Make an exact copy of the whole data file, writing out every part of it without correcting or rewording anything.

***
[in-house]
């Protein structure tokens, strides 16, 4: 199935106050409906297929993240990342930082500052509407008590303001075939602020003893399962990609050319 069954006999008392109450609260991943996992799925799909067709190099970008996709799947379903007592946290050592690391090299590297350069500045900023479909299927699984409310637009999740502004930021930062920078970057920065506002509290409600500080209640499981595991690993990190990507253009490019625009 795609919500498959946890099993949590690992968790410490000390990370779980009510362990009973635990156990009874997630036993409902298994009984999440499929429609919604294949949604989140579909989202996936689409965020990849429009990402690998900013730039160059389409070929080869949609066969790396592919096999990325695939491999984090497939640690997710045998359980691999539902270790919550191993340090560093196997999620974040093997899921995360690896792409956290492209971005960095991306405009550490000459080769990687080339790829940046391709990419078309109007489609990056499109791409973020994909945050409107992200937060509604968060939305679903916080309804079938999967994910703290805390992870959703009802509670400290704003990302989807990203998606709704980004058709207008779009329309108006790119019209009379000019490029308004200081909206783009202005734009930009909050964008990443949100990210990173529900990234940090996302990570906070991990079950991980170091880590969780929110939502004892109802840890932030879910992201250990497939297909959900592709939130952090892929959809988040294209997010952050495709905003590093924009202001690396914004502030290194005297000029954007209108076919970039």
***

[in-house]
């Protein structure tokens, strides 16, 4: 199935106050409906297929993240990342930082500052509407008590303001075939602020003893399962990609050319 069954006999008392109450609260991943996992799925799909067709190099970008996709799947379903007592946290050592690391090299590297350069500045900023479909299927699984409310637009999740502004930021930062920078970057920065506002509290409600500080209640499981595991690993990190990507253009490019625009 795609919500498959946890099993949590690992968790410490000390990370779980009510362990009973635990156990009874997630036993409902298994009984999440499929429609919604294949949604989140579909989202996936689409965020990849429009990402690998900013730039160059389409070929080869949609066969790396592919096999990325695939491999984090497939640690997710045998359980691999539902270790919550191993340090560093196997999620974040093997899921995360690896792409956290492209971005960095991306405009550490000459080769990687080339790829940046391709990419078309109007489609990056499109791409973020994909945050409107992200937060509604968060939305679903916080309804079938999967994910703290805390992870959703009802509670400290704003990302989807990203998606709704980004058709207008779009329309108006790119019209009379000019490029308004200081909206783009202005734009930009909050964008990443949100990210990173529900990234940090996302990570906070991990079950991980170091880590969780929110939502004892109802840890932030879910992201250990497939297909959900592709939130952090892929959809988040294209997010952050495709905003590093924009202001690396914004502030290194005297000029954007209108076919970039």